Veil Done review: 3 women's inspiring journey from the confines of home to the gym

Release Date: 02 Feb 2018 / 30min

Cinestaan Rating

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Suparna Thombare

Juhi Bhatt documents the life of Muslim women from Delhi's Nizamuddin who have a life-changing experience as they step out to lose weight.

Veil Done documents how the lives of three ordinary Muslim women undergo a drastic change after they join a local gym. 

Filmmaker Juhi Bhatt interviews Afroz Jamala, Mehrunissa and Shah Jahan from Delhi’s Nizamuddin basti as they speak of their journey from the four walls of their home to a nearby gym and then into the outside world.

Bhatt sets up the documentary well by focusing on the restrictive childhood and adult lives of the three women, who are relegated to kitchen duties and cannot step out without the permission of husband or mother-in-law. Going to the gym is considered a strict no-no because what will society say, or the women will get into bad habits, or simply because they may become more independent and thus difficult to control. 

The stories of these women fighting circumstances and family members just to lead a more healthy and fulfilling life are compelling as we hear it from the horse's, or more correctly the mare's, mouth.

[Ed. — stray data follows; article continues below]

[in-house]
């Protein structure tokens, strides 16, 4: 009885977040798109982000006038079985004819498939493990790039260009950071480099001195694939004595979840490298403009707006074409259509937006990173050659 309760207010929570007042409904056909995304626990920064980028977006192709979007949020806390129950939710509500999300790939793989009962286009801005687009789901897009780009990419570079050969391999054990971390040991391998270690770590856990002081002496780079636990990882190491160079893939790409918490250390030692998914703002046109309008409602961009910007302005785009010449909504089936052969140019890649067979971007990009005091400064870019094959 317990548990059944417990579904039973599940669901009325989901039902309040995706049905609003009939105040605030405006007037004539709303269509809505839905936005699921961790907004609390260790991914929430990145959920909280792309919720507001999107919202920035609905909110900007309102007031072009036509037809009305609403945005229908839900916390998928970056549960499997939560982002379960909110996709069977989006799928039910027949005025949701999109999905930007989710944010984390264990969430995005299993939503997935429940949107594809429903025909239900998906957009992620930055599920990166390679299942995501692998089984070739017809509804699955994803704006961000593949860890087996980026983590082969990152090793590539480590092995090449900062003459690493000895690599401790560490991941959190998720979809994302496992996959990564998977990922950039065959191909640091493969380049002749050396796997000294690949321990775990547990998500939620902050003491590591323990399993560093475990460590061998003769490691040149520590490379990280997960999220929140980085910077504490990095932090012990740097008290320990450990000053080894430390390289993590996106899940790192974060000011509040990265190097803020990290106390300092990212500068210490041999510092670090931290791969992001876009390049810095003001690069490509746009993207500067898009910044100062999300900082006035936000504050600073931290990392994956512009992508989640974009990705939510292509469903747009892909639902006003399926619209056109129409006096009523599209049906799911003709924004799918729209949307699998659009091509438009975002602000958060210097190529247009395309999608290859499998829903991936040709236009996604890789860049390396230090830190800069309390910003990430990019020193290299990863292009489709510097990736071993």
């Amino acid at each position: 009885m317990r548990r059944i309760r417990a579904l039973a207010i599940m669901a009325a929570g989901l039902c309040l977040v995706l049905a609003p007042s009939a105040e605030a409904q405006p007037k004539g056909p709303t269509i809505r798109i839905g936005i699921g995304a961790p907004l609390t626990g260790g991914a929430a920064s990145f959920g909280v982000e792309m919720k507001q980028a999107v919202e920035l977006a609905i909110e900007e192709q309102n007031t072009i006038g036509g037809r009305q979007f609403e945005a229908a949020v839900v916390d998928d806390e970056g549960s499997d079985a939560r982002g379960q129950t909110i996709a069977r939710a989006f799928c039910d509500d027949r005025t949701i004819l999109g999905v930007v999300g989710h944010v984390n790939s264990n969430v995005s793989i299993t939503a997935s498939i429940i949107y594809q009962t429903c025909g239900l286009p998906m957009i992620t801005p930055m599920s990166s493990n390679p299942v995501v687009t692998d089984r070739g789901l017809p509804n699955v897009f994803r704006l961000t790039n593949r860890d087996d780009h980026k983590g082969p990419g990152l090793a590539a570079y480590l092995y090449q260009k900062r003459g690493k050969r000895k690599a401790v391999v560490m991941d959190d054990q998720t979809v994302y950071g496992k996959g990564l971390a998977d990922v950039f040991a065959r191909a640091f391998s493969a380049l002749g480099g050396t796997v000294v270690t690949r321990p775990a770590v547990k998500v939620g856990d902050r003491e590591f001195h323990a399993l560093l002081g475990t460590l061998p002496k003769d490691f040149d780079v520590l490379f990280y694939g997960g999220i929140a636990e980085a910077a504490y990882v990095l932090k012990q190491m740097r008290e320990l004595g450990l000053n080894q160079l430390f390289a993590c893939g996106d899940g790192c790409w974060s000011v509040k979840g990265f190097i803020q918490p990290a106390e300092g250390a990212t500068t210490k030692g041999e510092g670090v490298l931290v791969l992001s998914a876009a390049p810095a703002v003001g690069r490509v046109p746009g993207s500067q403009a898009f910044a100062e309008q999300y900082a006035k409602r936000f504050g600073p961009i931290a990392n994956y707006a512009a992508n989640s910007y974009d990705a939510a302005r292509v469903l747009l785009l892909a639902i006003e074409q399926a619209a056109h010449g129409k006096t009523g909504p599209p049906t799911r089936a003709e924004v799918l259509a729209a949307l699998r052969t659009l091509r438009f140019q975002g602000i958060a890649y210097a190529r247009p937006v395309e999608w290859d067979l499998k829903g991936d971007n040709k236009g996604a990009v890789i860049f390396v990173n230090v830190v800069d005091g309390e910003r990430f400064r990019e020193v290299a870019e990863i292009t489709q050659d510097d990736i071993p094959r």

At the outset the filmmaker establishes the social context of where these women come from, allowing the viewer to empathize with them and making their journey more inspiring.

Gym owner and fitness instructor Vimlesh, who provides the facility free to these poor women, is an important catalyst in the change. Having fought her own circumstances to open her own little establishment, Vimlesh is the perfect figure to inspire her clients. While she makes a good appearance, the focus remains on the women who come to her every day not just to lose weight, but also to find themselves.

And yes, Afroz Jamala, Mehrunissa and Shah Jahan not only witness their bodies get healthier, but also discover their own voices by daring to step out and invest in themselves. 

A shot towards the end, when a reluctant Mehrunissa uncovers her face in public to enjoy a glass of juice, is significant. Unfortunately, there is a lot more yak-yak in the film than such powerful images which could have made the viewer feel more deeply involved in the stories being narrated. 

Yet, Bhatt’s documentary is important and inspiring, as it depicts how so many women, Muslim or from other communities, even in big cities, live repressed lives, where even making a journey to the gym is a significant step towards emancipation. If these women can, anyone can!

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